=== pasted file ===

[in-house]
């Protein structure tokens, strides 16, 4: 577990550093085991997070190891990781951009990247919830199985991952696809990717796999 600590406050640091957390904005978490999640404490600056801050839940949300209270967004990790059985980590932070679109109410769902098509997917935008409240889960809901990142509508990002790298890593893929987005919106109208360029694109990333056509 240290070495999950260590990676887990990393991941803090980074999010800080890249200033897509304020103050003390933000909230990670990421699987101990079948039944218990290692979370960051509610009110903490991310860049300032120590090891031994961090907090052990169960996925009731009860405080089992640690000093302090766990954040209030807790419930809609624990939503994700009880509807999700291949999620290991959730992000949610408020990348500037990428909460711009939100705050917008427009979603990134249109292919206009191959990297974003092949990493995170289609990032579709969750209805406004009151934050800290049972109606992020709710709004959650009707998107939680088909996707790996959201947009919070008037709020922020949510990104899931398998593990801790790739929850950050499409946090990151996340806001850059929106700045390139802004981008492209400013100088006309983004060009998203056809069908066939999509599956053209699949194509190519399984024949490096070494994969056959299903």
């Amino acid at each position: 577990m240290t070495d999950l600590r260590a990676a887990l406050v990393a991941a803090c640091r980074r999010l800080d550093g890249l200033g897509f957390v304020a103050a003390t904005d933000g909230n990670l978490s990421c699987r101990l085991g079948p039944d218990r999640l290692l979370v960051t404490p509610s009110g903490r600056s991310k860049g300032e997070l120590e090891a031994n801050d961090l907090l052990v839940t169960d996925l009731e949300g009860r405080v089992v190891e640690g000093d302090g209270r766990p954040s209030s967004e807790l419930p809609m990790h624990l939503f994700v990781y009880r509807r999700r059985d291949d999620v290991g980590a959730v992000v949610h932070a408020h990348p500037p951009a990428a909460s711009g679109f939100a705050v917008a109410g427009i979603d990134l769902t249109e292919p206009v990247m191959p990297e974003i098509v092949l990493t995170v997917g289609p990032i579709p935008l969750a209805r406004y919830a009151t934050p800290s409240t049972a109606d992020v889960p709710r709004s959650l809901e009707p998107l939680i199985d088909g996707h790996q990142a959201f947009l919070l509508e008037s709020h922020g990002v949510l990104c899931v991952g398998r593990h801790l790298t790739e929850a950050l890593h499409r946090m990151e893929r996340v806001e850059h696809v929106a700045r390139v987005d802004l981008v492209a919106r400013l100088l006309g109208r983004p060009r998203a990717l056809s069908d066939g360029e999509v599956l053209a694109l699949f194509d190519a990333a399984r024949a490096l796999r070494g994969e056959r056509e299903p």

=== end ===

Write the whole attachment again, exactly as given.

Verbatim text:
[in-house]
């Protein structure tokens, strides 16, 4: 577990550093085991997070190891990781951009990247919830199985991952696809990717796999 600590406050640091957390904005978490999640404490600056801050839940949300209270967004990790059985980590932070679109109410769902098509997917935008409240889960809901990142509508990002790298890593893929987005919106109208360029694109990333056509 240290070495999950260590990676887990990393991941803090980074999010800080890249200033897509304020103050003390933000909230990670990421699987101990079948039944218990290692979370960051509610009110903490991310860049300032120590090891031994961090907090052990169960996925009731009860405080089992640690000093302090766990954040209030807790419930809609624990939503994700009880509807999700291949999620290991959730992000949610408020990348500037990428909460711009939100705050917008427009979603990134249109292919206009191959990297974003092949990493995170289609990032579709969750209805406004009151934050800290049972109606992020709710709004959650009707998107939680088909996707790996959201947009919070008037709020922020949510990104899931398998593990801790790739929850950050499409946090990151996340806001850059929106700045390139802004981008492209400013100088006309983004060009998203056809069908066939999509599956053209699949194509190519399984024949490096070494994969056959299903």
């Amino acid at each position: 577990m240290t070495d999950l600590r260590a990676a887990l406050v990393a991941a803090c640091r980074r999010l800080d550093g890249l200033g897509f957390v304020a103050a003390t904005d933000g909230n990670l978490s990421c699987r101990l085991g079948p039944d218990r999640l290692l979370v960051t404490p509610s009110g903490r600056s991310k860049g300032e997070l120590e090891a031994n801050d961090l907090l052990v839940t169960d996925l009731e949300g009860r405080v089992v190891e640690g000093d302090g209270r766990p954040s209030s967004e807790l419930p809609m990790h624990l939503f994700v990781y009880r509807r999700r059985d291949d999620v290991g980590a959730v992000v949610h932070a408020h990348p500037p951009a990428a909460s711009g679109f939100a705050v917008a109410g427009i979603d990134l769902t249109e292919p206009v990247m191959p990297e974003i098509v092949l990493t995170v997917g289609p990032i579709p935008l969750a209805r406004y919830a009151t934050p800290s409240t049972a109606d992020v889960p709710r709004s959650l809901e009707p998107l939680i199985d088909g996707h790996q990142a959201f947009l919070l509508e008037s709020h922020g990002v949510l990104c899931v991952g398998r593990h801790l790298t790739e929850a950050l890593h499409r946090m990151e893929r996340v806001e850059h696809v929106a700045r390139v987005d802004l981008v492209a919106r400013l100088l006309g109208r983004p060009r998203a990717l056809s069908d066939g360029e999509v599956l053209a694109l699949f194509d190519a990333a399984r024949a490096l796999r070494g994969e056959r056509e299903p």